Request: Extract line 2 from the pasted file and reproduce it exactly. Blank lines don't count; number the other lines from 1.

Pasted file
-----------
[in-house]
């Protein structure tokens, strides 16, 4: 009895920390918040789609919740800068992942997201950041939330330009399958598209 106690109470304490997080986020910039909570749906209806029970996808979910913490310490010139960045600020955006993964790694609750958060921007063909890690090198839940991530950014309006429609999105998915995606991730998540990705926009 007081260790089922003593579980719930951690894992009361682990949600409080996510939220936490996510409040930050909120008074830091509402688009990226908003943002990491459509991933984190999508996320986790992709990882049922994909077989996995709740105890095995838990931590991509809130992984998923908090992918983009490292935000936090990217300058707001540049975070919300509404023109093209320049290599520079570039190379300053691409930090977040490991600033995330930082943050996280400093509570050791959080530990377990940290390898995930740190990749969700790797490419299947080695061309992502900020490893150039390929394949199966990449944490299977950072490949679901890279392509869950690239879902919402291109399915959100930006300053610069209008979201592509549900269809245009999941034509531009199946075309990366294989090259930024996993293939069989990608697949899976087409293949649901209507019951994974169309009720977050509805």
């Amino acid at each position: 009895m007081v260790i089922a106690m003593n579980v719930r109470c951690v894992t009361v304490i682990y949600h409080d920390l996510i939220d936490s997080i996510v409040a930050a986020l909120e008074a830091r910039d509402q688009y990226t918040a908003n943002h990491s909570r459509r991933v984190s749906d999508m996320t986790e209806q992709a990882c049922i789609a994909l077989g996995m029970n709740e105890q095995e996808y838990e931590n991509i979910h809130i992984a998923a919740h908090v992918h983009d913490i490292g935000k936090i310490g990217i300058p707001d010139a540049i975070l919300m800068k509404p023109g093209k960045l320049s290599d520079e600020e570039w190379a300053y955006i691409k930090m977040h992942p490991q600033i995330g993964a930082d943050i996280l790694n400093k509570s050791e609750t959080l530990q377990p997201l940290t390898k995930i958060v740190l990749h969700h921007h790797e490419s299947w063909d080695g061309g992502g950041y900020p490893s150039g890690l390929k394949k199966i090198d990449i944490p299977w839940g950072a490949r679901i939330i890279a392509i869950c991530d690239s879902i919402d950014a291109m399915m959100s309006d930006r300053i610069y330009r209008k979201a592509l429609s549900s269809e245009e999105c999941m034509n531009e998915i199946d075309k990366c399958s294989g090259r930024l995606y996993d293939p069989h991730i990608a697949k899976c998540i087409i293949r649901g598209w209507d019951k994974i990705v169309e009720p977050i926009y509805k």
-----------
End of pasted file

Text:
């Protein structure tokens, strides 16, 4: 009895920390918040789609919740800068992942997201950041939330330009399958598209 106690109470304490997080986020910039909570749906209806029970996808979910913490310490010139960045600020955006993964790694609750958060921007063909890690090198839940991530950014309006429609999105998915995606991730998540990705926009 007081260790089922003593579980719930951690894992009361682990949600409080996510939220936490996510409040930050909120008074830091509402688009990226908003943002990491459509991933984190999508996320986790992709990882049922994909077989996995709740105890095995838990931590991509809130992984998923908090992918983009490292935000936090990217300058707001540049975070919300509404023109093209320049290599520079570039190379300053691409930090977040490991600033995330930082943050996280400093509570050791959080530990377990940290390898995930740190990749969700790797490419299947080695061309992502900020490893150039390929394949199966990449944490299977950072490949679901890279392509869950690239879902919402291109399915959100930006300053610069209008979201592509549900269809245009999941034509531009199946075309990366294989090259930024996993293939069989990608697949899976087409293949649901209507019951994974169309009720977050509805």